Josh Marshall

Josh Marshall is editor and publisher of TalkingPointsMemo.com.

Articles by Josh

I was starting to wonder when someone was going to start pressing this point. It seems like half the high-profile Republican Social Security townhalls we cover ends up having Deputy Social Security Commissioner James B. Lockhart III there to preach the phase-out gospel. The Times has a piece on it Friday.

We're always on the look-out for companies making shrewd investments and acquisitions. So today we were interested to see the latest news about Chinese computer manufacturer Lenovo and their on-going effort to purchase the PC division of IBM.

A couple months ago Lenovo and IBM agreed to the purchase. But, as you might imagine, US regulators have serious concerns about the potential for industrial espionage (and, I would assume, good old-fashioned espionage espionage too) given that IBM is one of the leading US computer manufacturers, as well as a center of high-tech research.

According to today's report from Bloomberg, US regulators still aren't satisfied that IBM and Lenovo have dealt with the national security concerns surrounding the deal and have yet to sign off on it.

Now, I had actually heard a while back that Lenovo's stock had gone up on the first news of the regulatory hold-up because the IBM PC division's profit margins are so thin and investors question whether Lenovo should be buying the thing in the first place.

So what's the shrewd acquisition?

Well, I don't know about Lenovo. But IBM knows what's up. They just went out and bought Bruce Mehlman to grease the wheels of the federal bureaucracy and get the deal done. And that's quite an acquisition since Bruce is the brother of Ken Mehlman, Chairman of the Republican National Committee and Chairman of President Bush's successful reelection campaign.

In other words, Bruce's brother is arguably the man most responsible for the president's reelection after Karl Rove. So I figure he gets his calls returned and doors get opened, maybe even export restrictions.

All I can think to say is: Brad Card, stay by your phone.

O'Neill Marketing Company has now posted a note about their current relationship (or rather, lack of a current relationship) with USANext. Since we've discussed this at some length, I've posted the relevant portions here ...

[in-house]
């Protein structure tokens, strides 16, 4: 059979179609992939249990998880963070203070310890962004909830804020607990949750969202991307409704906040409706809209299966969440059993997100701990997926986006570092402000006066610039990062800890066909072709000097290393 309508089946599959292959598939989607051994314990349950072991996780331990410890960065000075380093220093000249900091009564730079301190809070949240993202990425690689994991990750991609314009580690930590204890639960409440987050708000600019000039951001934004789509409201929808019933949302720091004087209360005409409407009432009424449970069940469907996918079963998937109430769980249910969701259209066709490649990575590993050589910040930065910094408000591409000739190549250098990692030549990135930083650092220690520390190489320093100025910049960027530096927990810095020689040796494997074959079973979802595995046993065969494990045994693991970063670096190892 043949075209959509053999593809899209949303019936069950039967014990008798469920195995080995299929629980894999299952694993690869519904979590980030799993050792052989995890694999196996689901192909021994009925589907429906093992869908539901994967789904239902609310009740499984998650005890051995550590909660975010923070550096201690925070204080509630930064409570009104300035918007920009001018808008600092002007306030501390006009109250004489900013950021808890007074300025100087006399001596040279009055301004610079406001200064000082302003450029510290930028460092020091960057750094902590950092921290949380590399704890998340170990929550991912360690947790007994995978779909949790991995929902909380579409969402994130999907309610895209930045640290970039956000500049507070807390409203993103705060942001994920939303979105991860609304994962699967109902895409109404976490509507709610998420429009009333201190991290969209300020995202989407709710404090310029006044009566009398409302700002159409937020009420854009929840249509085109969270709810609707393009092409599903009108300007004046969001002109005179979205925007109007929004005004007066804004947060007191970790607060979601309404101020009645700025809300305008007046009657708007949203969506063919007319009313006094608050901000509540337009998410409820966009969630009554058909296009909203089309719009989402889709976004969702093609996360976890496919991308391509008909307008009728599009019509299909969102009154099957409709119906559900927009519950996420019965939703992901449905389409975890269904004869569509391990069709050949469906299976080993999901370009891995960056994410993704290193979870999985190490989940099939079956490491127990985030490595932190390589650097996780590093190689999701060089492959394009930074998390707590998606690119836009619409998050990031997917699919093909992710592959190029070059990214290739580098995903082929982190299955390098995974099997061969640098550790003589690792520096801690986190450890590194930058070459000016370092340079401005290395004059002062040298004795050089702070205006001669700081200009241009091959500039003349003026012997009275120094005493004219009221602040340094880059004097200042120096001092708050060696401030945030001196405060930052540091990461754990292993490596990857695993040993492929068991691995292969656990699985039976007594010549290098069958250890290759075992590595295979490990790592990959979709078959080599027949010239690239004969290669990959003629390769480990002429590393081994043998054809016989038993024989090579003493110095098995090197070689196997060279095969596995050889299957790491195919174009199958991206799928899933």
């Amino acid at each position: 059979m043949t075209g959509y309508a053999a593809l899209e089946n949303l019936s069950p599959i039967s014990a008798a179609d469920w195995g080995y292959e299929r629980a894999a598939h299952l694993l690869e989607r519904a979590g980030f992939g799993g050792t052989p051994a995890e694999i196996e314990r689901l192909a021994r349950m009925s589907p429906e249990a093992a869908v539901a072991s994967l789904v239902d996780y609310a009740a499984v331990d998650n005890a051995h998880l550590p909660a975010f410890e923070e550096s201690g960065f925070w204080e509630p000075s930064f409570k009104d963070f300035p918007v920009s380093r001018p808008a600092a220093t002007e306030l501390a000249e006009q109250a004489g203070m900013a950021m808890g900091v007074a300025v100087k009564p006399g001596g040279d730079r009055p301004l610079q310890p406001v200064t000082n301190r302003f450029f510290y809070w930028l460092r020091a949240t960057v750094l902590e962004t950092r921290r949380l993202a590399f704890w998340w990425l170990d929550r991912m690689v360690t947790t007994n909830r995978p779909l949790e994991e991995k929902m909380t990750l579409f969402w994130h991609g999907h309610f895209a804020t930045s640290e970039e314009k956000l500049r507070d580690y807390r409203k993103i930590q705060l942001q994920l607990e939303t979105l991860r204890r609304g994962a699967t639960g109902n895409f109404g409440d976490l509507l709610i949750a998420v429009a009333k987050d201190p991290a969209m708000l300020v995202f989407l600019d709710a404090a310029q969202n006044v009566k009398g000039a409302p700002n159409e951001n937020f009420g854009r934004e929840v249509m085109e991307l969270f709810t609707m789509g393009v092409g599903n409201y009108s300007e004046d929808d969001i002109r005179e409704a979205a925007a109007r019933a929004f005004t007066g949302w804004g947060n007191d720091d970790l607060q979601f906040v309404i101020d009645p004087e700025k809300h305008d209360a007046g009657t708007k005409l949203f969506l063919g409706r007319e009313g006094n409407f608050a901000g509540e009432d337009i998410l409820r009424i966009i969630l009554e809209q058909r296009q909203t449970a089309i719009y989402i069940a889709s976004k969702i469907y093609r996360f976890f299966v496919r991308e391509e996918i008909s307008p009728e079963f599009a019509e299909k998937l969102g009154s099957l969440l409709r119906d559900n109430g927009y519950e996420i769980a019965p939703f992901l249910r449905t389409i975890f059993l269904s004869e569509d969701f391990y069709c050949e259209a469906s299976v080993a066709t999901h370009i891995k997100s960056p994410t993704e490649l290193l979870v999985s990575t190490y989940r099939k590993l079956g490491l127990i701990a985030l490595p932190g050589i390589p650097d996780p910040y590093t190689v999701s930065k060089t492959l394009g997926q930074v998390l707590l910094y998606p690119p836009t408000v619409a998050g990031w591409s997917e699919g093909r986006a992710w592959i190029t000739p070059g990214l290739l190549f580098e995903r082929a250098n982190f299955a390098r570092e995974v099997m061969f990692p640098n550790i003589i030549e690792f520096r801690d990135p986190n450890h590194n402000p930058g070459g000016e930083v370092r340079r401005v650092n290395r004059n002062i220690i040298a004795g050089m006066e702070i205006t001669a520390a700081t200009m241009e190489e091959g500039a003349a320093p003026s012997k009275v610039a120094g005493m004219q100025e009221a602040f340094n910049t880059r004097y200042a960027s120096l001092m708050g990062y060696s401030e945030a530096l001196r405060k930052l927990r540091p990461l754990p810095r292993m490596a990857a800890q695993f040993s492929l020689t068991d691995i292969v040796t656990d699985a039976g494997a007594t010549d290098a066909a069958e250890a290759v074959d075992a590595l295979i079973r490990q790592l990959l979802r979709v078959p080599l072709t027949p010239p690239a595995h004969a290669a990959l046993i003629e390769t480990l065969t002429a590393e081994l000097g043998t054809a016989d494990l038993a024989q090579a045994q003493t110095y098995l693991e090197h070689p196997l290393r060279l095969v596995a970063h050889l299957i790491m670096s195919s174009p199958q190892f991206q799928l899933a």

As a result of the recent press coverage of United Seniors Association, (now USANext) and the ensuing questions, we thought it might be helpful to clarify and answer the following:

1. O’Neill Marketing Company, (OMC) has no relationship with USANext, does not provide list-marketing services to them and has not done so for many months.

2. OMC was partnered in 1999 with United Seniors Association, but I acquired full ownership, buying out their interest in 2002 and severed the partnership.

3. OMC was a sublessor in suite 450A, 3900 Jermantown Rd. until October 2004 when we moved to suite #300, an Executive Suite. Any remnant phrases referencing the earlier occupied suite, 450A, was simply oversight we have corrected on our site.

More to <$NoAd$> come.

Rep. Capito (R) of West Virginia: "I see this as another issue where I've got to weigh what's best for my constituents and how they want and then consider what I think is good policy and what the president wants. You'd hope they'd be along the same lines, but that doesn't happen all the time ... There is a problem, and I do think personal savings accounts is something we should look [at]. Unfortunately it's become so politicized and there's been so many lines in the sand drawn, I'm not sure what kind of life it's going to have."

What's best for the constituents versus what the president wants. Interesting way to put it.

See excerpts from this radio interview today.